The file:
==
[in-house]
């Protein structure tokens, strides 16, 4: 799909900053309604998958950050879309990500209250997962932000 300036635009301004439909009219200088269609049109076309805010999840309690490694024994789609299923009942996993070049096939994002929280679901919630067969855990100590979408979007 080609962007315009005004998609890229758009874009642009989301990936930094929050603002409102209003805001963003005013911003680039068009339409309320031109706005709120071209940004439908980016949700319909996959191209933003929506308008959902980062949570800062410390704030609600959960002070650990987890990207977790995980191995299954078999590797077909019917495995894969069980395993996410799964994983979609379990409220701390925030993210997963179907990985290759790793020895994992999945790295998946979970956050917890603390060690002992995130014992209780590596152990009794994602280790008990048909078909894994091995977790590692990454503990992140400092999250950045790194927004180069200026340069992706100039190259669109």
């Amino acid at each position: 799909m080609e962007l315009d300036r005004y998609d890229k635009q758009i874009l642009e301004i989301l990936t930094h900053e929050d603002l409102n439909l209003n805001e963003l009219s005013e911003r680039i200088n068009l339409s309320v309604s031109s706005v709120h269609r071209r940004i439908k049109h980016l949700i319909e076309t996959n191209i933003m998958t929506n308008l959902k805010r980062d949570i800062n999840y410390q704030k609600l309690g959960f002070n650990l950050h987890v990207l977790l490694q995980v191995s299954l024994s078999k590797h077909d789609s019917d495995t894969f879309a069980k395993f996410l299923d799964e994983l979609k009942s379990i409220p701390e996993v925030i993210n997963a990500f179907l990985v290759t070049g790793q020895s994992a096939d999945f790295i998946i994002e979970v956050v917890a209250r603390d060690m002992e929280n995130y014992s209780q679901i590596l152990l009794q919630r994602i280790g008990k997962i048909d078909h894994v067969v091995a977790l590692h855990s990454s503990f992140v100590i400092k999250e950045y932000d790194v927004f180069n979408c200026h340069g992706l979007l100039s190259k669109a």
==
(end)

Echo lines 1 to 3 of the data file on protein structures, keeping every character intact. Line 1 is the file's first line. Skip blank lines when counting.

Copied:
[in-house]
């Protein structure tokens, strides 16, 4: 799909900053309604998958950050879309990500209250997962932000 300036635009301004439909009219200088269609049109076309805010999840309690490694024994789609299923009942996993070049096939994002929280679901919630067969855990100590979408979007 080609962007315009005004998609890229758009874009642009989301990936930094929050603002409102209003805001963003005013911003680039068009339409309320031109706005709120071209940004439908980016949700319909996959191209933003929506308008959902980062949570800062410390704030609600959960002070650990987890990207977790995980191995299954078999590797077909019917495995894969069980395993996410799964994983979609379990409220701390925030993210997963179907990985290759790793020895994992999945790295998946979970956050917890603390060690002992995130014992209780590596152990009794994602280790008990048909078909894994091995977790590692990454503990992140400092999250950045790194927004180069200026340069992706100039190259669109």
């Amino acid at each position: 799909m080609e962007l315009d300036r005004y998609d890229k635009q758009i874009l642009e301004i989301l990936t930094h900053e929050d603002l409102n439909l209003n805001e963003l009219s005013e911003r680039i200088n068009l339409s309320v309604s031109s706005v709120h269609r071209r940004i439908k049109h980016l949700i319909e076309t996959n191209i933003m998958t929506n308008l959902k805010r980062d949570i800062n999840y410390q704030k609600l309690g959960f002070n650990l950050h987890v990207l977790l490694q995980v191995s299954l024994s078999k590797h077909d789609s019917d495995t894969f879309a069980k395993f996410l299923d799964e994983l979609k009942s379990i409220p701390e996993v925030i993210n997963a990500f179907l990985v290759t070049g790793q020895s994992a096939d999945f790295i998946i994002e979970v956050v917890a209250r603390d060690m002992e929280n995130y014992s209780q679901i590596l152990l009794q919630r994602i280790g008990k997962i048909d078909h894994v067969v091995a977790l590692h855990s990454s503990f992140v100590i400092k999250e950045y932000d790194v927004f180069n979408c200026h340069g992706l979007l100039s190259k669109a």